Putting politics to good use

So why is this kind of language so useful?

Language microbites

For one thing, the language of political campaigning is satisfyingly bite-sized and concise. It often includes colloquialisms and phrasing that you can easily reuse in your own speech.

One way to view them is as micro-stimuli for vocabulary learning. They contain just enough content to provide new material to the learner, but are short enough not to overwhelm. That makes them perfect for language learning on the go (especially with Google Translate and Wiktionary handy to look up new words, and Anki ready to add them to your personal lexical bank). Phone in hand, you can positively milk those streets for vocab.

Politics on the street: FDP poster in Berlin

Politics on the street: FDP poster in Berlin, “Learn from people instead of just from books”

Opinion boosters

What’s more, political language is particularly rich in opinion-formulating language. You can synthesise this into your repertoire to spice up your own target-language conversations. Political slogans aim to get quickly to the point. By integrating the same kind of structures into your own speech, you can add flow to your speaking without getting bogged down in over-complex sentence construction.

In fact, that formulation of to-the-point, persuasive language still draws on ancient tricks of the political trade: rhetoric. This ancient art of arguing the case still has a lot to teach foreign language wordsmiths, and you can pick up plenty of tips from street sign politics.

If you can understand Norwegian, a recent episode of the ever excellent language podcast Språkteigen unpacks the political rhetoric behind a recent speech by Jens Stoltenberg, NATO Secretary General and former Norwegian PM. Well worth a listen!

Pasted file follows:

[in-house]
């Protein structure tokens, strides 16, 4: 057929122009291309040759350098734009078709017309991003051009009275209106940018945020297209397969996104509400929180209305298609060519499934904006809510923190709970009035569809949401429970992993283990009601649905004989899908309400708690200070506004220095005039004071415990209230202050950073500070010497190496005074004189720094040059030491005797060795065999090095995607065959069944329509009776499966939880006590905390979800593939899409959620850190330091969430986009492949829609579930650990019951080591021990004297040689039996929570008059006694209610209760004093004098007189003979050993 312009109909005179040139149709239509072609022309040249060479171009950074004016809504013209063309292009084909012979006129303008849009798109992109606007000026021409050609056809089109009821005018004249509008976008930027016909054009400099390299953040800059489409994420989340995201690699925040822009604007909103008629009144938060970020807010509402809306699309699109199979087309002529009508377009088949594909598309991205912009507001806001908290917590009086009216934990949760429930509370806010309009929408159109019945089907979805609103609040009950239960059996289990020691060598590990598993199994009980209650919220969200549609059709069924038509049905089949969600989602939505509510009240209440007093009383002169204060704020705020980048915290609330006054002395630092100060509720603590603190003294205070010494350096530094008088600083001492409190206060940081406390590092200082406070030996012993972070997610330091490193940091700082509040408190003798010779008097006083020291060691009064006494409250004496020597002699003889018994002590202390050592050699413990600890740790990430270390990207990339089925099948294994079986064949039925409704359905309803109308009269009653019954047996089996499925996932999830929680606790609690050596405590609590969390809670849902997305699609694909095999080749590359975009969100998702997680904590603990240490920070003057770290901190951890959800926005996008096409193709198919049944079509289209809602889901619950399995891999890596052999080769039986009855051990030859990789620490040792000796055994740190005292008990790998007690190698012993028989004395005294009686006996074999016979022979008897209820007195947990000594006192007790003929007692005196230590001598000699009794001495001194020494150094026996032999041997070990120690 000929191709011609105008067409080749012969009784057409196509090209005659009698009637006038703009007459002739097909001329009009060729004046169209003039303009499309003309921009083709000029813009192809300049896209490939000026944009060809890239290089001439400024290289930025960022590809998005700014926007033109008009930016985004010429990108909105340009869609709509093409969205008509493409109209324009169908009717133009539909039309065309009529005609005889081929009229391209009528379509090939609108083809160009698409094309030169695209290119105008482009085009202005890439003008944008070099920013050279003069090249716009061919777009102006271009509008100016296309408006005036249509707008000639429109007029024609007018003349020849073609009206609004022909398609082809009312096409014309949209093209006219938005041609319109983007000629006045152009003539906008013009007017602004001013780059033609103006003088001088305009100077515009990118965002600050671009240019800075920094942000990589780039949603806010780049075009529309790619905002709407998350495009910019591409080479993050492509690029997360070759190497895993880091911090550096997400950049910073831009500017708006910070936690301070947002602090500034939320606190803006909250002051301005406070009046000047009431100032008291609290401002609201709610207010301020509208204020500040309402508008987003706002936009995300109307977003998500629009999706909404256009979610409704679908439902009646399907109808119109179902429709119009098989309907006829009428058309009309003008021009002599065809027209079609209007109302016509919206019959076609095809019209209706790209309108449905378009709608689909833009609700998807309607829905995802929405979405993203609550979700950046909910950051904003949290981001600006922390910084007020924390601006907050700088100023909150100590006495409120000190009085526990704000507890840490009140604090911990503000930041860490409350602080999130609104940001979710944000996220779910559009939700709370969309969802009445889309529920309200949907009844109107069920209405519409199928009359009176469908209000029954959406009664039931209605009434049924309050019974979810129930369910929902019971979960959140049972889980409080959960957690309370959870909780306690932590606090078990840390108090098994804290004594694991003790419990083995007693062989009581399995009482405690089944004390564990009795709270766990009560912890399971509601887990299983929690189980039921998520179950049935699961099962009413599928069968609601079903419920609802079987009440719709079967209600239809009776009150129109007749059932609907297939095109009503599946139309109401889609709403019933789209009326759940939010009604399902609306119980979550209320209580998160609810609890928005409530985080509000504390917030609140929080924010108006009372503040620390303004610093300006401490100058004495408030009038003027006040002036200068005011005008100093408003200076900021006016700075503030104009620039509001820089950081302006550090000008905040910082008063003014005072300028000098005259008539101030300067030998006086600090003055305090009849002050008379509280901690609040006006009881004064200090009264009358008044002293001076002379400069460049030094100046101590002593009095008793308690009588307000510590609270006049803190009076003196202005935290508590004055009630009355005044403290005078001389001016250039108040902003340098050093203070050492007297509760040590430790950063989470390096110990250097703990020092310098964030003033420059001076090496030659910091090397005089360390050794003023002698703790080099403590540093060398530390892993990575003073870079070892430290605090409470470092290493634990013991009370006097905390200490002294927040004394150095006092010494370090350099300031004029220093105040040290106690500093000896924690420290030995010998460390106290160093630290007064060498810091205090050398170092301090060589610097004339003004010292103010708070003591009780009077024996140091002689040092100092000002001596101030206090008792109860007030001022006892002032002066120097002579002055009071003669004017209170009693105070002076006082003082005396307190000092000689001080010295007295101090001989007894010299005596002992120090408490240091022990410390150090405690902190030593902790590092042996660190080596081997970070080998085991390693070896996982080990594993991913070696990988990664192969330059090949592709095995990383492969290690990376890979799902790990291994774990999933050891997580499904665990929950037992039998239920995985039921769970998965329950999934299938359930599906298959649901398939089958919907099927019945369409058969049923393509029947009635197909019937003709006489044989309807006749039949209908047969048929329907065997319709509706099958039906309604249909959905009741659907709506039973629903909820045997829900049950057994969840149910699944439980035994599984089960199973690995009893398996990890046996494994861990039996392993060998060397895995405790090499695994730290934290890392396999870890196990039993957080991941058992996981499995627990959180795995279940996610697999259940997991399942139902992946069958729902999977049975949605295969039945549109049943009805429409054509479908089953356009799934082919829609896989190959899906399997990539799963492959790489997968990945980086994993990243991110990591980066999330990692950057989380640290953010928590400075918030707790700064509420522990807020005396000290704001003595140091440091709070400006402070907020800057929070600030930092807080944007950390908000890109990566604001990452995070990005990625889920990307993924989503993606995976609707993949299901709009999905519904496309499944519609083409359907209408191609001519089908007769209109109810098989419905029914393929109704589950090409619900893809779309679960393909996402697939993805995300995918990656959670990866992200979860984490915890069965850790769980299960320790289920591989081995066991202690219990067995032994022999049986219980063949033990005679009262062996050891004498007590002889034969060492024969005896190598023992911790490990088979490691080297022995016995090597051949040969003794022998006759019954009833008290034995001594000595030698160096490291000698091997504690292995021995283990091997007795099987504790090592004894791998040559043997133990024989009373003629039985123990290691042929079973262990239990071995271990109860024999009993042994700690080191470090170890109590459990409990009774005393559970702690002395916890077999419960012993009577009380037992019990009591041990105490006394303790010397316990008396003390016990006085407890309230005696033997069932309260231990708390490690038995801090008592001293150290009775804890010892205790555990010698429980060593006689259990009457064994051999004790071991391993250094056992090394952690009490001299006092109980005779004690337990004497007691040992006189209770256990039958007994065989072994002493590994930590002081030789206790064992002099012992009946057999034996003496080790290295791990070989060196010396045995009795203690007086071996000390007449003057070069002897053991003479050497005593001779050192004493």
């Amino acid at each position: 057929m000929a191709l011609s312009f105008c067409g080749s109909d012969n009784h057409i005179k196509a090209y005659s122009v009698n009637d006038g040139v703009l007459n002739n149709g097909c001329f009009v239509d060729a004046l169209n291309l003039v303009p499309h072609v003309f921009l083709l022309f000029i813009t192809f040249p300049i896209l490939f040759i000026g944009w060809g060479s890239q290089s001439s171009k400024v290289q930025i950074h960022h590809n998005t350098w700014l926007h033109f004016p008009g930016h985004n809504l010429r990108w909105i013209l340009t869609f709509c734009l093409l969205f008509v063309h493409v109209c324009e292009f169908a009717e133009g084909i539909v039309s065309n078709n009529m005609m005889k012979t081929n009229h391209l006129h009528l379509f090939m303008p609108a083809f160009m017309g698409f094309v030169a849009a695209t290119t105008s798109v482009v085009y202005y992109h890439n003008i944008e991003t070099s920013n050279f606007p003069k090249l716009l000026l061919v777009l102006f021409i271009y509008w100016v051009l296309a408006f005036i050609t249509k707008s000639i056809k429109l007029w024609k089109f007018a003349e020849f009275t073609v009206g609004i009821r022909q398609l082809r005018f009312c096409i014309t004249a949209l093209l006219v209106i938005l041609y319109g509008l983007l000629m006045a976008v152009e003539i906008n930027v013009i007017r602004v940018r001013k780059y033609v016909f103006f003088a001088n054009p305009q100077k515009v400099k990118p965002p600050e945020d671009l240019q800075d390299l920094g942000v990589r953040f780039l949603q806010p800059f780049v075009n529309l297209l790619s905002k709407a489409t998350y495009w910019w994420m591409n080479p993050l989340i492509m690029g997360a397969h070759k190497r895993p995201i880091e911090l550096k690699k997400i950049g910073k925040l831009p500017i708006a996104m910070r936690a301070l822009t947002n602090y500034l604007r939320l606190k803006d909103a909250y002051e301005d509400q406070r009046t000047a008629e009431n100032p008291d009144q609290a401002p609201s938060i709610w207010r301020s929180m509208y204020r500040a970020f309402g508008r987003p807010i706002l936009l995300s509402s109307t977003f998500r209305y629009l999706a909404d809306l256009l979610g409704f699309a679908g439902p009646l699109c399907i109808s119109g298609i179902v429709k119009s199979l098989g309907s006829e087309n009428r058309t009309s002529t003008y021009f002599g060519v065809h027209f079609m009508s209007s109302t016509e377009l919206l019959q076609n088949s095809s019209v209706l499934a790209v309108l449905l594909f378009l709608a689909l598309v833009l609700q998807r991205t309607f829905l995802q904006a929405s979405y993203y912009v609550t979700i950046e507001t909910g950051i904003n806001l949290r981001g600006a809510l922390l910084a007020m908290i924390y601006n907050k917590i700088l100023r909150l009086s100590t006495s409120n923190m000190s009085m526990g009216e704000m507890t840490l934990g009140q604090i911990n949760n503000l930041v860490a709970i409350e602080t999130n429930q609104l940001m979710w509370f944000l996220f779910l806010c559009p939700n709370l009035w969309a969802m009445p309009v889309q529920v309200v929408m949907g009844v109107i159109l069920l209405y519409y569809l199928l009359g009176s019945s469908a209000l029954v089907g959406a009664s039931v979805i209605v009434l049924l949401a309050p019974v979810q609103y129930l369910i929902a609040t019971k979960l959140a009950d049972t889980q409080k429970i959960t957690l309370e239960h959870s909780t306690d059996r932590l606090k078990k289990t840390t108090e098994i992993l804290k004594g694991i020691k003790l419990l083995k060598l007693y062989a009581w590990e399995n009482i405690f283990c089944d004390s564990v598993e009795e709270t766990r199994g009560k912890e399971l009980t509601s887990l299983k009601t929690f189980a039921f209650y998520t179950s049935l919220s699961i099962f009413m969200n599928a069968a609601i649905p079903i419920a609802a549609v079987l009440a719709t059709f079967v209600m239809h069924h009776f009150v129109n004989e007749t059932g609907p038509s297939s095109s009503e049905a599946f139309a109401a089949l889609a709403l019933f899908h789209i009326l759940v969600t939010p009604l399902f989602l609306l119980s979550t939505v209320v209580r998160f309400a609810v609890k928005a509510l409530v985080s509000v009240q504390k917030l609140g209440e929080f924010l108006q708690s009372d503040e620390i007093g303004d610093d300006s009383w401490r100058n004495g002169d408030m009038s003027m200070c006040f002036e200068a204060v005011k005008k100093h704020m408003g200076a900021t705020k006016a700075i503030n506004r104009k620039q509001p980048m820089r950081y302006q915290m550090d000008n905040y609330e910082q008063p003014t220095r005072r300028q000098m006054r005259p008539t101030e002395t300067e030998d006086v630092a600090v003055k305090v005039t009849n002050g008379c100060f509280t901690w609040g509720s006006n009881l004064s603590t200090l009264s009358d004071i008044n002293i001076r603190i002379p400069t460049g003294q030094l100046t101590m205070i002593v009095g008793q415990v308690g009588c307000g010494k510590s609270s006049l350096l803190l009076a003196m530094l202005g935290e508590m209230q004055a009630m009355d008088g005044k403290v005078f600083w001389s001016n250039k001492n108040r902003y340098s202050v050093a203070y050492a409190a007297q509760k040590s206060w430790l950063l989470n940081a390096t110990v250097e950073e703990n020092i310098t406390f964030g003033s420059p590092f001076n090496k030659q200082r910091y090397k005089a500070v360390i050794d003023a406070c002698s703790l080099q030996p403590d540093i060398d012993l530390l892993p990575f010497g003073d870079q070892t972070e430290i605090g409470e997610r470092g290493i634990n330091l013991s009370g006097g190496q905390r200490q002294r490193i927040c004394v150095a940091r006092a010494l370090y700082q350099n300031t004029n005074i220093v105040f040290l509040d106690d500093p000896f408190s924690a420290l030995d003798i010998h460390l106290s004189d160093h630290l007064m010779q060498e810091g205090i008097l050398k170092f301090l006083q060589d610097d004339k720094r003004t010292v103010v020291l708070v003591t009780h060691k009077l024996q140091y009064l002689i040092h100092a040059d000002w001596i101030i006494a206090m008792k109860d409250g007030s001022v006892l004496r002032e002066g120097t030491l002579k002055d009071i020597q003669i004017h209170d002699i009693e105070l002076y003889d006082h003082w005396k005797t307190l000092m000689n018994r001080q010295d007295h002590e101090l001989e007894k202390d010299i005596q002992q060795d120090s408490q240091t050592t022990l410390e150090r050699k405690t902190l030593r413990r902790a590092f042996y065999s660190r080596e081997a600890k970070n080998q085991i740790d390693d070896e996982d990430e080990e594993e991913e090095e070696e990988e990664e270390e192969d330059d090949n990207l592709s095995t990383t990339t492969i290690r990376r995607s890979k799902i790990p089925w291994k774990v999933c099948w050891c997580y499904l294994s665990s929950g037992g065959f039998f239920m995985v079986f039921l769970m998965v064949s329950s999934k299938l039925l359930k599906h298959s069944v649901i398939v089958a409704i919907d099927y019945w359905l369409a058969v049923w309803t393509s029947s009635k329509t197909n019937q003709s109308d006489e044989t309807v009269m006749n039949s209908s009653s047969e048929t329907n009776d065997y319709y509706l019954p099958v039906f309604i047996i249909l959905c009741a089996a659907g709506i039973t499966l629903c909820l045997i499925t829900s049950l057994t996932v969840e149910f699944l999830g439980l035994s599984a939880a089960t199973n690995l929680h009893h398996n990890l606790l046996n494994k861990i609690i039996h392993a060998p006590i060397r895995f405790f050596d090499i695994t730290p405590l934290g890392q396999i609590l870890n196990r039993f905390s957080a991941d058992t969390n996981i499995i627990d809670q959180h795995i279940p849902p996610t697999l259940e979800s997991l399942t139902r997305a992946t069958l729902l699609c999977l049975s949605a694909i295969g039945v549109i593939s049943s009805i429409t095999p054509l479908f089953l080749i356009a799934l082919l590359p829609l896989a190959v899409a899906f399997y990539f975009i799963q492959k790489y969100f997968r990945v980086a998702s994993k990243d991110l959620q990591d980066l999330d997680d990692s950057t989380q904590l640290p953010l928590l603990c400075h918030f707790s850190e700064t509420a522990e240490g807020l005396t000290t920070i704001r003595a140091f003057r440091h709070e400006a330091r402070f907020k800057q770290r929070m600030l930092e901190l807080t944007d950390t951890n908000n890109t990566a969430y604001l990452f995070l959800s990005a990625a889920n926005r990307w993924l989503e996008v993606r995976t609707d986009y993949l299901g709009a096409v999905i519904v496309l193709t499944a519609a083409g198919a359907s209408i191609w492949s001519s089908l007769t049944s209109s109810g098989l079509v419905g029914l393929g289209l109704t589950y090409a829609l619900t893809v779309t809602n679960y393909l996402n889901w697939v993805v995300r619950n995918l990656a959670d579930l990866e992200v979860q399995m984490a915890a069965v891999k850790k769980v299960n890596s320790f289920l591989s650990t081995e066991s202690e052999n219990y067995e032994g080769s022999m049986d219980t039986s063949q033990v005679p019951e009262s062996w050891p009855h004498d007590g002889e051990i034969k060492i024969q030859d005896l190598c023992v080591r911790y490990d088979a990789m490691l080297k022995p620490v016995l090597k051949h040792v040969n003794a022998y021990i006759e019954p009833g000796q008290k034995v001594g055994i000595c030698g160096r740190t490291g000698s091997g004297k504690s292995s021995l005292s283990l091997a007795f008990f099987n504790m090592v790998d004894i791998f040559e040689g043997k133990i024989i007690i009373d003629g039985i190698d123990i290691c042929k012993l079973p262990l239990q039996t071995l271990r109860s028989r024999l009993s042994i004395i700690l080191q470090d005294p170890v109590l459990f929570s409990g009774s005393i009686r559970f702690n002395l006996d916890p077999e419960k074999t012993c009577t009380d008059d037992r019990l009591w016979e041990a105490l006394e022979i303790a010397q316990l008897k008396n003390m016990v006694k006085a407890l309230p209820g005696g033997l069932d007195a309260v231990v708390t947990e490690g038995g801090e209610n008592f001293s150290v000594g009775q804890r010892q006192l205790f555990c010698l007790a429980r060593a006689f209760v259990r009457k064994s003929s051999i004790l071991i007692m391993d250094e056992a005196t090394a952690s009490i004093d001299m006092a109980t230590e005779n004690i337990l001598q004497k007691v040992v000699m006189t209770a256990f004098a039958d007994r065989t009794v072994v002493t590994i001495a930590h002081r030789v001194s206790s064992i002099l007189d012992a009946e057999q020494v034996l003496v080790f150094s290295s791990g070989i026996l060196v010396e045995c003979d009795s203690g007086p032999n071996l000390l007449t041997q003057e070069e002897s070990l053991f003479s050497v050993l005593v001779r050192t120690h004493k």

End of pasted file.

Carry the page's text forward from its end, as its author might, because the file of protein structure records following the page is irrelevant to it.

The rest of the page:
Politics on the street: DGB poster in Berlin

Politics on the street: DGB poster in Berlin, “Worked a whole life long – that deserves respect!”

Talking points

For the same reason, poster text can act as a great, opinion-triggering stimulus for speaking with language learning peers or teachers. Do you agree with the sentiment? Why (not)? Truly, the printed messages around us cover all sides of political discourse. Let them prompt you to respond with your own, authentic reactions and counter-opinions.

Politics on the street: Die Grünen poster in Berlin

Politics on the street: Die Grünen poster in Berlin, “Only a social Europe is a strong Europe.”

Zeitgeist barometers

Finally, political campaign slogans also offer a unique snapshot of the current cultural landscape of your target language country. The hot topics of the day can be quite different from those in the world back home. Studying campaign material on the street can help you to read the Zeitgeist of your countries and cultures of interest.

Likewise, learning from material in the now is also a great way to bring your vocabulary up-to-date (especially if you used a rather old text to learn the basics from!).

Politics on the street: FDP poster in Berlin

Politics on the street: FDP poster in Berlin, “Let’s not leave digitalisation to the rest of the world.”


Election watch

All kinds of elections are happening all the time across our target language countries. Be in the watch-out for campaigns and the language they engender. You don’t even need to travel to far-off streets to get your fix, either. Websites and social media feeds can be a goldmine of polemical vocabulary. Very handy for those quiet periods between elections, too!